• methods: statistical;
  • stars: formation;
  • stars: low-mass;
  • stars: statistics;
  • globular clusters: general


We present a new technique to quantify cluster-to-cluster variations in the observed present-day stellar mass functions of a large sample of star clusters. Our method quantifies these differences as a function of both the stellar mass and the total cluster mass, and offers the advantage that it is insensitive to the precise functional form of the mass function. We applied our technique to data taken from the Advanced Camera for Surveys (ACS) Survey for Globular Clusters, from which we obtained completeness-corrected stellar mass functions in the mass range 0.25–0.75 M for a sample of 27 clusters. The results of our observational analysis were then compared to Monte Carlo simulations for globular cluster evolution spanning a range of initial mass functions, total number of stars, concentrations and virial radii.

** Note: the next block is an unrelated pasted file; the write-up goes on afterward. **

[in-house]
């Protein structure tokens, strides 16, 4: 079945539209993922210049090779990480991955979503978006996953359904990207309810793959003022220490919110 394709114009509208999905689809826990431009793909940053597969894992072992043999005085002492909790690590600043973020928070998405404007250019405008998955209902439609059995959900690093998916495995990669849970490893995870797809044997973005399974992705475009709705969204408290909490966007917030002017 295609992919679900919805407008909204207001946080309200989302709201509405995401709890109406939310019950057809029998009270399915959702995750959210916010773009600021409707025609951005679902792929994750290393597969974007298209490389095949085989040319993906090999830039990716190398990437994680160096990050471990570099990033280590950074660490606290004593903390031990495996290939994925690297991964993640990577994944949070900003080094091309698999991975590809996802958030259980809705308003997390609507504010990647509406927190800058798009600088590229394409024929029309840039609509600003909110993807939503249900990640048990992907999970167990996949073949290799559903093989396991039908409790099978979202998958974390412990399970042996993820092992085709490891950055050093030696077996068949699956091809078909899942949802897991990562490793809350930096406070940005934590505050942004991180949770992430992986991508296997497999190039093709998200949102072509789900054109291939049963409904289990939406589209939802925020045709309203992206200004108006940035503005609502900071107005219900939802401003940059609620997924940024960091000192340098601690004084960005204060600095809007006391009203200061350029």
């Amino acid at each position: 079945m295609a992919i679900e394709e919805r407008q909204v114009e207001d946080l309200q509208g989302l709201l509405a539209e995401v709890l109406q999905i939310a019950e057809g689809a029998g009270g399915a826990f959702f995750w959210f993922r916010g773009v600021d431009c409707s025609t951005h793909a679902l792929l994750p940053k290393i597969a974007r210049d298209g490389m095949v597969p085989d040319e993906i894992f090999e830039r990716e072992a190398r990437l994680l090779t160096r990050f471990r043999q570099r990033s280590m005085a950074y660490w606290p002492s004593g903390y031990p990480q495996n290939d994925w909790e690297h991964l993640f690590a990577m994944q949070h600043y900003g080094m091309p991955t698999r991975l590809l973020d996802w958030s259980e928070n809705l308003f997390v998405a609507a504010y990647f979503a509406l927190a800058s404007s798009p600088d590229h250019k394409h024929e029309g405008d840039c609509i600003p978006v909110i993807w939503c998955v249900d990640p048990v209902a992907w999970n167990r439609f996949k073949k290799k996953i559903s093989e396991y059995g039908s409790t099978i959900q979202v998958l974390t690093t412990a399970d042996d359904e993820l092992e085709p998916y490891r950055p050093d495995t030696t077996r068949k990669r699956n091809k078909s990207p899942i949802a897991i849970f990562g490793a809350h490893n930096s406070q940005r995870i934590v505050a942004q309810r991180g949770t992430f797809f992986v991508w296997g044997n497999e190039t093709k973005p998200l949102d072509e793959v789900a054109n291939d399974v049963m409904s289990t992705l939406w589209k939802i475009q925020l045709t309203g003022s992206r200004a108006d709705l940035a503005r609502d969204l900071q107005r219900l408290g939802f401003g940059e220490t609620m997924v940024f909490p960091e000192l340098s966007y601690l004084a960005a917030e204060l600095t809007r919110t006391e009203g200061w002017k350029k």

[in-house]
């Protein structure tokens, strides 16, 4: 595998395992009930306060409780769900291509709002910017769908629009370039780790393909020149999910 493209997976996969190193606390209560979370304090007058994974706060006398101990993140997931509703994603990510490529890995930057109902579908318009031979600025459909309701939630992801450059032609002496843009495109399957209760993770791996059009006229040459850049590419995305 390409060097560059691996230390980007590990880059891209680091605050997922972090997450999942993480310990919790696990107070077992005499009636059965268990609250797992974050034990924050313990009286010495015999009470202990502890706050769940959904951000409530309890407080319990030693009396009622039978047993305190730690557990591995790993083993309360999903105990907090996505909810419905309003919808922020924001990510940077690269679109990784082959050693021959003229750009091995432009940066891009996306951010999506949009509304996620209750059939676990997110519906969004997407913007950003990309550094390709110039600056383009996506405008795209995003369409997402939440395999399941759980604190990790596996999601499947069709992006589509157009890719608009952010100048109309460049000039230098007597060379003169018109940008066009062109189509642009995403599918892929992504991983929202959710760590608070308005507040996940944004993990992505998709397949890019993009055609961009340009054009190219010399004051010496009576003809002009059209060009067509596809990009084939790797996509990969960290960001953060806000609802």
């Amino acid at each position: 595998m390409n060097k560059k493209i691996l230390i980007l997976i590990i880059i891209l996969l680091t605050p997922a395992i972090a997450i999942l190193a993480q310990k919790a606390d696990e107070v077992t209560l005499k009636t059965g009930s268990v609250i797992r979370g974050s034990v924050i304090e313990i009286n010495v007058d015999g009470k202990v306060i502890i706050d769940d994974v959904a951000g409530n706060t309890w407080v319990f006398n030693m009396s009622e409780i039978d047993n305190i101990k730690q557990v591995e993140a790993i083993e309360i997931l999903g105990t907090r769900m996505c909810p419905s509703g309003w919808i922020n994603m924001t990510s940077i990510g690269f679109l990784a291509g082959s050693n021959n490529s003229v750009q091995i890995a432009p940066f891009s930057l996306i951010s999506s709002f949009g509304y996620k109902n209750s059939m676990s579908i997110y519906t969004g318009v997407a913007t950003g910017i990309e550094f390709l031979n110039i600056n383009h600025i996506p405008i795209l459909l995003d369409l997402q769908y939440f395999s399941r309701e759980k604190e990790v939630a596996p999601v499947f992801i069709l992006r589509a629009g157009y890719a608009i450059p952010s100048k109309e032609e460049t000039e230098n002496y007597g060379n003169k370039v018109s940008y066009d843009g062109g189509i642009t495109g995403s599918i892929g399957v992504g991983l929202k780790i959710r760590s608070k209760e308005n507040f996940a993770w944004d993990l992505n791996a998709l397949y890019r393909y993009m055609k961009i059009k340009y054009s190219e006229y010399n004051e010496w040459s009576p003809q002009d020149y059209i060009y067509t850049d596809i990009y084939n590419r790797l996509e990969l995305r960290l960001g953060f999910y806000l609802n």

We show that the present-day mass functions of the clusters in our sample can be reproduced by assuming a universal initial mass function for all clusters, and that the cluster-to-cluster differences are consistent with what is expected from two-body relaxation. A more complete exploration of the initial cluster conditions will be needed in future studies to better constrain the precise functional form of the initial mass function. This study is a first step towards using our technique to constrain the dynamical histories of a large sample of old Galactic star clusters and, by extension, star formation in the early Universe.